Twitch implements changes to help streamers with DMCA crackdown
Mar 19, 2021
Issues with DMCA copyright strikes have continued to plague Twitch streamers in 2021, and it appears that Twitch is finally doing something to help.
While most streamers have understood that playing popular music during a stream will lead to a copyright strike, the DMCA issue has still been difficult for most content creators. Many streamers have had their accounts permanently banned over the music used in old VODs from years ago, causing other streamers to scramble and delete old clips and videos. For some, this has meant the loss of incalcuable amounts of original content.
Twitch acknowledged the issue late last year, but it seemed like nothing was being done about it. The streaming platform is now implementing some tools that will address the ongoing problems with DMCA strikes. Streamers will now be able to track DMCA notice on their dashboard, delete VODs in batches up to 20 at a time, and even delete all of their VODs with a single click.
These changes will ensure that streamers are informed about the DMCA issues immediately and given the chance to properly address it before getting a suspension.
Twitch is rolling out new tools for managing DMCAs:
• Receive and track DMCA notices on your Dashboard
• Delete/unpublish VODs in batches of up to 20 at a time, or all at once with a single click pic.twitter.com/FvytWn2VB6
— Lowco (@Lowco2525) March 17, 2021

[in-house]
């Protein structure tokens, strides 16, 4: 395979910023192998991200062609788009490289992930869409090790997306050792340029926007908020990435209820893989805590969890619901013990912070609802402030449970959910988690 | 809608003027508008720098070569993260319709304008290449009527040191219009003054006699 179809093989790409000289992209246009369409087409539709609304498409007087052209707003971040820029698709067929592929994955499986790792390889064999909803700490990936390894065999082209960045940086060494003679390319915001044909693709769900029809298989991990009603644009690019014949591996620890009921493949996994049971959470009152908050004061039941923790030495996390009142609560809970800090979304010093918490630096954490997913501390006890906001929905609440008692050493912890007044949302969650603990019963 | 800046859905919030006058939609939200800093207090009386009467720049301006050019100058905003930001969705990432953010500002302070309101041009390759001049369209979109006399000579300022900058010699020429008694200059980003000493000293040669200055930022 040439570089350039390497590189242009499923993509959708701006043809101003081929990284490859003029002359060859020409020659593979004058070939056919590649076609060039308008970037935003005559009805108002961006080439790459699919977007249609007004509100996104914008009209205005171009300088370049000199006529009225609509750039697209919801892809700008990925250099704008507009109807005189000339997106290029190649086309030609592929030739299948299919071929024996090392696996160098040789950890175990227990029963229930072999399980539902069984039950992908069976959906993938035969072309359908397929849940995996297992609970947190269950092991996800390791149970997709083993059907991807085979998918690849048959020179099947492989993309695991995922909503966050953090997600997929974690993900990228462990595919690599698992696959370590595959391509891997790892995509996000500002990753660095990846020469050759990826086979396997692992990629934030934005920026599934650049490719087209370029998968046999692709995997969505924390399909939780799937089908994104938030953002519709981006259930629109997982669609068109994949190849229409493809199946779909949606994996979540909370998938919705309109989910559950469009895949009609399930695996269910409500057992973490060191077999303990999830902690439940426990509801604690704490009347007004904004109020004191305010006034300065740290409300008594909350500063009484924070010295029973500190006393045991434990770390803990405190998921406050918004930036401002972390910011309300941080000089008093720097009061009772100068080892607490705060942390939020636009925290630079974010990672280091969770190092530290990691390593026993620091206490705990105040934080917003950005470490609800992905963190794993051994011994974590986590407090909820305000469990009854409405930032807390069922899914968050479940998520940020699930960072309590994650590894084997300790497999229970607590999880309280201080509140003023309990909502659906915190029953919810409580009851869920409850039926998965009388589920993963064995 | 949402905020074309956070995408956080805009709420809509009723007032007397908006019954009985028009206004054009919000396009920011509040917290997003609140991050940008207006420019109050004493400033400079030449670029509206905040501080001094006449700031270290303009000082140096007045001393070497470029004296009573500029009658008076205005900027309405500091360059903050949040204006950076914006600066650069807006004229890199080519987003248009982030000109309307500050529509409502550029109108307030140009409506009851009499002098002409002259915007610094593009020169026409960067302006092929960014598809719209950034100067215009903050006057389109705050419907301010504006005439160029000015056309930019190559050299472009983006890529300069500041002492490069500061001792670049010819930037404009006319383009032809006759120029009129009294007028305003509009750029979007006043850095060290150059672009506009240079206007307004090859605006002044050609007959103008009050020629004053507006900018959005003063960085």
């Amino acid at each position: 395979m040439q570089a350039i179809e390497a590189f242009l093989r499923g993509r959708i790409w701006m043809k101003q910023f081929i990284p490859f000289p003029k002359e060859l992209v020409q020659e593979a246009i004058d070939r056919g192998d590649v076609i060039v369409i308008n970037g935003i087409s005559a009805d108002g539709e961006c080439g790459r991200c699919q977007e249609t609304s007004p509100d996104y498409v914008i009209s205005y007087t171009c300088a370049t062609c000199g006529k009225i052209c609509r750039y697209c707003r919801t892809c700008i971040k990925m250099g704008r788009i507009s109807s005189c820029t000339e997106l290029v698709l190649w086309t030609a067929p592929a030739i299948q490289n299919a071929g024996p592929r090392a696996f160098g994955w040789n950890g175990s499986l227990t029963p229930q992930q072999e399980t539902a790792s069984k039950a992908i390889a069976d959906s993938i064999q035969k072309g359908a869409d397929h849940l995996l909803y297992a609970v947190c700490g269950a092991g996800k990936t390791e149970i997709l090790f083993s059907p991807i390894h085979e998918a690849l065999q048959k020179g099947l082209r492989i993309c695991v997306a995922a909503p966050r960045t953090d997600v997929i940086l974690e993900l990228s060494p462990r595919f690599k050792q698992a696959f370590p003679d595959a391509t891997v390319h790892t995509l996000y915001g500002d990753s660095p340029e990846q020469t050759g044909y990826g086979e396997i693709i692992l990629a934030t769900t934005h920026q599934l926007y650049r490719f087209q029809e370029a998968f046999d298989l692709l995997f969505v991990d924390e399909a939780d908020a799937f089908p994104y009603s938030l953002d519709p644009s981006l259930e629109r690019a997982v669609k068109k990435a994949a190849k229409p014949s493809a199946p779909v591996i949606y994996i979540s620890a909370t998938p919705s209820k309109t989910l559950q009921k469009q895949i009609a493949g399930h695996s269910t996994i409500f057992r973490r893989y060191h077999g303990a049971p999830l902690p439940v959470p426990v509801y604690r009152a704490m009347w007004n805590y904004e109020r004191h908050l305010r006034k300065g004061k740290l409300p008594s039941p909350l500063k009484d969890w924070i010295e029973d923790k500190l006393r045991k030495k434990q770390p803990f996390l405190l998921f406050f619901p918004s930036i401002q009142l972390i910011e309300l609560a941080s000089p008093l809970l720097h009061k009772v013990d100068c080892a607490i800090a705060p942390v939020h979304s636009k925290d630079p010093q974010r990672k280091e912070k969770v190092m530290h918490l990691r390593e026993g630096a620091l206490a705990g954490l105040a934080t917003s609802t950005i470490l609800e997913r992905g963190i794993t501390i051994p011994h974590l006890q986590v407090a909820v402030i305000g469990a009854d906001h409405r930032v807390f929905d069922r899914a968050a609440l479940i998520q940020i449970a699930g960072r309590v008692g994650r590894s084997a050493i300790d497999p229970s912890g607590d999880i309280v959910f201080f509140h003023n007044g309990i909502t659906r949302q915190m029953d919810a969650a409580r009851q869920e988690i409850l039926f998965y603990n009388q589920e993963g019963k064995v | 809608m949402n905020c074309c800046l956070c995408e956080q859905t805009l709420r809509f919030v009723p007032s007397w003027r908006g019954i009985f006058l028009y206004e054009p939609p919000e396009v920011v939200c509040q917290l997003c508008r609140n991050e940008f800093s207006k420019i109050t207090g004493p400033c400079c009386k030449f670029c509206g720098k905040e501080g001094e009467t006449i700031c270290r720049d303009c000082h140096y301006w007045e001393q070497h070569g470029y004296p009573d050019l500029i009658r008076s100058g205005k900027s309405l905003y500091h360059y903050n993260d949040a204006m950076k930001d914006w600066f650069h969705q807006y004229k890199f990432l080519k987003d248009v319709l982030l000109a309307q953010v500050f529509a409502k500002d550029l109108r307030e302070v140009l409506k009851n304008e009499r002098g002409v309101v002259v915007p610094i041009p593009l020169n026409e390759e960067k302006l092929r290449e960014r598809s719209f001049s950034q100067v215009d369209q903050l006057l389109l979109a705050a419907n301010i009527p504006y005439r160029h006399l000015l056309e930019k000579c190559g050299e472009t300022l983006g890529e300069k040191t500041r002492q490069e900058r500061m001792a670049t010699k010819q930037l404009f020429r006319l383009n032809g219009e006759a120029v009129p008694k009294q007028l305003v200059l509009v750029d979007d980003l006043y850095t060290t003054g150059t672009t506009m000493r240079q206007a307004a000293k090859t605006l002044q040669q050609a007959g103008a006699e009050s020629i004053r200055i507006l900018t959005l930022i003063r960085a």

Twitch makes VOD changes to help with DMCA problems
In addition to these changes, Twitch is now allowing streamers to unpublish VODs directly within the Video Producer. That means they no longer have to download the videos first. The VODs that streamers must address will be made clearer as well, so that content creators are aware of the specific videos need their attention.
Even though this will hopefully keep streamers from getting suspended without warning, it doesn’t address streamers’ continued frustrations with Twitch’s limited music options due to DMCA guidelines. Many streamers are upset that they can’t play certain songs on stream. Others are scared of live streaming outside of their home in case a song is suddenly played in public and then gets them in trouble on Twitch.
While DMCA continues to be a source of frustration for streamers on Twitch, these latest changes will hopefully allow streamers to better protect themselves from DMCA strikes instead of getting suspended before they can even comprehend what’s going on with their account.
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